Osteoarthritis of the fetlock and coffin joints is known as ringbone. If it affects the hocks it’s called bone spavin. Although osteoarthritis is common in both people and horses, it’s still not very well understood. Signs of the disease have even been found in skeletons of ancient Egyptian mummies.
What is known, though, is that it’s more likely to occur after an injury or repeated strain on a joint.
How does osteoarthritis develop?
The basic structure of all joints is the same. Cartilage covers the end of the bones that make up the joint. This protects the bone. A joint capsule surrounds the joint and joint fluid lubricates and feeds the cartilage within the joint capsule. The cartilage has no blood or nerve supply, and if it’s damaged, there will be no pain. Badly damaged cartilage will not re-grow and the unprotected bones start to grate against each other resulting in “creaky” joints.
Substances called proteoglycans then start to leak into the joint fluid, causing an inflammation known as synovitis.The loss of proteoglycans and collagen from the cartilage causes it to weaken and disintegrate further. All joints are stabilised by collateral ligaments which attach to the joint capsule and the periosteum, a thin membrane surrounding the bones on each side of the joint.
The joint capsule has a synovial membrane with a blood and a nerve supply. Damage to the joint, either through a sudden accident or repeated strain, can tear the periosteum where it attaches to the ligaments or joint capsule.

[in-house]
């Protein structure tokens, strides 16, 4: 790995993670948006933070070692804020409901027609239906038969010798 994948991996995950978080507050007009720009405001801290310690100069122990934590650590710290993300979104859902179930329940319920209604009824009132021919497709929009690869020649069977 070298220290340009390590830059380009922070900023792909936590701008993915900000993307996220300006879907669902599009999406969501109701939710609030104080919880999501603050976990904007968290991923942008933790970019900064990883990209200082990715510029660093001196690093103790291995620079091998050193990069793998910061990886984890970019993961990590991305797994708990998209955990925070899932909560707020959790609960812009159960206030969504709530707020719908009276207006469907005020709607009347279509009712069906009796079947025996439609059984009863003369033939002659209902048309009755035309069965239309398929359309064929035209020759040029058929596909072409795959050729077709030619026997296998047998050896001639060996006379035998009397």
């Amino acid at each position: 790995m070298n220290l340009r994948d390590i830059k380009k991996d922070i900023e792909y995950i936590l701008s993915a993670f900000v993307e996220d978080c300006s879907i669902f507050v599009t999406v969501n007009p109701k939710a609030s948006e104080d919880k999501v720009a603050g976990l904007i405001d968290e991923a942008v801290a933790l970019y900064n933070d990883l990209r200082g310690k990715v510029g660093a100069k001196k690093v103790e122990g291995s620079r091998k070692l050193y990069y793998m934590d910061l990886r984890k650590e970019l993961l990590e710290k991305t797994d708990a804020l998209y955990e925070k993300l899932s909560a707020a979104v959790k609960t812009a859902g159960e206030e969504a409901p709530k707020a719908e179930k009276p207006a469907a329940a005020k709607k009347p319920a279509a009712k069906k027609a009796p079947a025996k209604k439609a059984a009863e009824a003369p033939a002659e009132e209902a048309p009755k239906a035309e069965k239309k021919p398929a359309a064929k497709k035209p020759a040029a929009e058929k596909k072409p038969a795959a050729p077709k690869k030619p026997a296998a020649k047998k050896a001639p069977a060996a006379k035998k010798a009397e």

Certain types of conformation put more strain on the ligaments and joint capsule, leading to osteoarthritis. For example, very upright pasterns and a straight shoulder result in more concussion to the joints below the fetlock and are likely to result in ringbone. A young racehorse that’s “back at the knee” will overextend the knee joint when galloping and develop osteoarthritis in the knee bones. Splints is also a type of osteoarthritis that develops between the cannon and splint bones due to crooked legs.
Pain is only felt when the synovial membrane and the joint capsule are damaged. This is often seen as lameness and the joint feels warmer due to inflammation. But once the bony changes have settled down they stabilise the joint and aren’t painful, although they can hinder free movement of the joint.
This is called “unevenness”. The leg on the injured side has a restricted range of function, so it moves in a different way (often a shorter stride is noted) than the uninjured leg. The horse is stiff when brought out of the stable, but the lameness improves as the horse warms up and the joints become more flexible.
Bony growths can be felt as a ridge when palpated, but may not show up on X-rays until the damage is far advanced. Sometimes vets will use an arthroscope to determine the extent of cartilage damage.
There’s no cure for osteoarthritis, but treatment can keep the horse working for many years without undue pain or stiffness. Conservative treatment includes reducing the weight of overweight horses and providing deep bedding so that horses can lie down to sleep at night. Short-term rest immediately after injury helps reduce inflammation, but in the long term it’s better to exercise the injured joint to prevent it seizing up completely.
Oral and injectable anti-inflammatory drugs and pain killers may have to be given for long periods, but they can also cause stomach ulcers. Mixtures of chondroitin sulphate and glucosamine, given daily in the feed, have been extremely successful in reducing the pain of chronic osteoarthritis in people, dogs and horses. Sometimes they’re mixed with hyaluronidase and injected directly into the joint by a vet.
In some cases, surgery may be needed as severe pain is also caused by “joint-mice” which are pieces of cartilage that have come loose and have calcified.
E-mail Dr Mac c/o Chris Nel at [email protected].